One thing that people occasionally mention in the comments on this weblog is that it seems futile to be “conservative” because the arrow of history goes in one direction. Even many conservatives, including myself, have fallen into this assumption. But upon a closer inspection of history I think we need to be careful about this, as the truth can sometimes confound our coarse models. For example, I strongly suspect that when it comes to love and marriage the realized element of individual liberty has not had a monotonic trajectory over human history. More plainly, free choice declined over the past 10,000 years, and has reemerged in the past few centuries. Whether this is liberal or conservative is less relevant than that it shows that attitudes, beliefs, and practices, do not always change in magnitude in one direction, only at different rates. More recently, sexual mores in the West shifted to a more puritanical direction between 1750 and 1900, only to switch back to a more relaxed attitude over the 20th century (with a punctuated shift in the 1960s).
And these sorts of trends are evident even over a shorter time scale. So it may be with attitudes toward divorce. One could argue (I probably would) that “liberal” attitudes toward divorce in the 1970s was a correction from an unsustainable equilibrium leading up to the 1960s. But over the past few decades it does look as if college educated whites have had second thoughts about the “arrow of history.” At the very least they are now more likely to stand athwart history and yell “stop.”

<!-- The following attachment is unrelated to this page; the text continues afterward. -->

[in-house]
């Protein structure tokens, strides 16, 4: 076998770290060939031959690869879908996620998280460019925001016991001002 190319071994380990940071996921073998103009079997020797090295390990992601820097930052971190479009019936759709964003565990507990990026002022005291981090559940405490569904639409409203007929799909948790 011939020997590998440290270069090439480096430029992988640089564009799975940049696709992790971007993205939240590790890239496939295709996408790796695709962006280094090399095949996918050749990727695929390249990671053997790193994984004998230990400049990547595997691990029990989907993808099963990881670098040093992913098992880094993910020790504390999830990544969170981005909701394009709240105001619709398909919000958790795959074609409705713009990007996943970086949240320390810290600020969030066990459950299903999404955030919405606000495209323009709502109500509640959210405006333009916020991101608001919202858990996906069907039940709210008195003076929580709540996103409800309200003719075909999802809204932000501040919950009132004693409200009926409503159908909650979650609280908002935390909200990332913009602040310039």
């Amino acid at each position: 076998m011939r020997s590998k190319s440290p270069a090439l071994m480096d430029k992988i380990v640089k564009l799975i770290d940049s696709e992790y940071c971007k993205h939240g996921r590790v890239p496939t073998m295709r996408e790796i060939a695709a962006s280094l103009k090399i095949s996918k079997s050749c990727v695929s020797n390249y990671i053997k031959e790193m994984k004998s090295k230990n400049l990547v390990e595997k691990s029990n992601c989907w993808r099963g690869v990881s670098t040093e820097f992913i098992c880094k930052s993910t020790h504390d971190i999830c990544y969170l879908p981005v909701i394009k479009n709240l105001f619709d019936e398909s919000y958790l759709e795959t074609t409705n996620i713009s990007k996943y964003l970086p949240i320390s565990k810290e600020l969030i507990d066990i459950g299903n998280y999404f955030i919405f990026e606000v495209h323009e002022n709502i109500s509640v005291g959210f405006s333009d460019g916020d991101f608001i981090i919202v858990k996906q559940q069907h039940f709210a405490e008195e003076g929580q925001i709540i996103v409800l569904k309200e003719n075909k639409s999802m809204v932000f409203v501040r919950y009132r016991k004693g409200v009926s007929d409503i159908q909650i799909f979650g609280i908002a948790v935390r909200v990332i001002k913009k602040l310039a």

Below are results limited to non-Hispanic whites with college educations. Note especially the change in those with “No religions.” They seem clearly to have had enough.
Attitudes toward divorce laws:
|Born before 1946||Easier||35||19||18||15|
|Born after 1965||Easier||*||*||16||17|
|1986 index income <$20,000||Easier||36||18||20||16|
|1986 index income $20,000-$50,000||Easier||37||21||19||16|
|1986 index income $50,000>||Easier||39||22||20||18|
All results computed from the GSS